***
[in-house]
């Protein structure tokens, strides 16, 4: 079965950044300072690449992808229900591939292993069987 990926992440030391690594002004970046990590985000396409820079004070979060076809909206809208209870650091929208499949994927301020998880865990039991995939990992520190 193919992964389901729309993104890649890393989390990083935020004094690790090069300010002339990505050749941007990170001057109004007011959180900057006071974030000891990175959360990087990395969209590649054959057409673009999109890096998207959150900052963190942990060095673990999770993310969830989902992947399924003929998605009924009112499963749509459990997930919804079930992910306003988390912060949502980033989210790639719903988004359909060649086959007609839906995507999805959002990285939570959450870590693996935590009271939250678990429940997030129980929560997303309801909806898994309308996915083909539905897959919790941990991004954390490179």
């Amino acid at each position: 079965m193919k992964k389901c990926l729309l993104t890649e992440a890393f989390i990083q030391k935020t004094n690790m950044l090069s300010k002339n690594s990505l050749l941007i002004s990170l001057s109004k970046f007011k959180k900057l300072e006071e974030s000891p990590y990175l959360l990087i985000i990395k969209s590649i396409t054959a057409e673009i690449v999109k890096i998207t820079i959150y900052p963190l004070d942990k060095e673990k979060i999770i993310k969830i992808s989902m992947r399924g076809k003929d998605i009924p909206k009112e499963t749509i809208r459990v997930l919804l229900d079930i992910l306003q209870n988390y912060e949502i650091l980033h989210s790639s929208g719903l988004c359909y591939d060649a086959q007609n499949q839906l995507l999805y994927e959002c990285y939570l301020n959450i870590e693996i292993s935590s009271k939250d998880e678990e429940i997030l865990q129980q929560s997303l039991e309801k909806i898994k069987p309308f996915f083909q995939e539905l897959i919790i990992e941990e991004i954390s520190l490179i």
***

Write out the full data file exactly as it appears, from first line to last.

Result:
[in-house]
């Protein structure tokens, strides 16, 4: 079965950044300072690449992808229900591939292993069987 990926992440030391690594002004970046990590985000396409820079004070979060076809909206809208209870650091929208499949994927301020998880865990039991995939990992520190 193919992964389901729309993104890649890393989390990083935020004094690790090069300010002339990505050749941007990170001057109004007011959180900057006071974030000891990175959360990087990395969209590649054959057409673009999109890096998207959150900052963190942990060095673990999770993310969830989902992947399924003929998605009924009112499963749509459990997930919804079930992910306003988390912060949502980033989210790639719903988004359909060649086959007609839906995507999805959002990285939570959450870590693996935590009271939250678990429940997030129980929560997303309801909806898994309308996915083909539905897959919790941990991004954390490179």
């Amino acid at each position: 079965m193919k992964k389901c990926l729309l993104t890649e992440a890393f989390i990083q030391k935020t004094n690790m950044l090069s300010k002339n690594s990505l050749l941007i002004s990170l001057s109004k970046f007011k959180k900057l300072e006071e974030s000891p990590y990175l959360l990087i985000i990395k969209s590649i396409t054959a057409e673009i690449v999109k890096i998207t820079i959150y900052p963190l004070d942990k060095e673990k979060i999770i993310k969830i992808s989902m992947r399924g076809k003929d998605i009924p909206k009112e499963t749509i809208r459990v997930l919804l229900d079930i992910l306003q209870n988390y912060e949502i650091l980033h989210s790639s929208g719903l988004c359909y591939d060649a086959q007609n499949q839906l995507l999805y994927e959002c990285y939570l301020n959450i870590e693996i292993s935590s009271k939250d998880e678990e429940i997030l865990q129980q929560s997303l039991e309801k909806i898994k069987p309308f996915f083909q995939e539905l897959i919790i990992e941990e991004i954390s520190l490179i």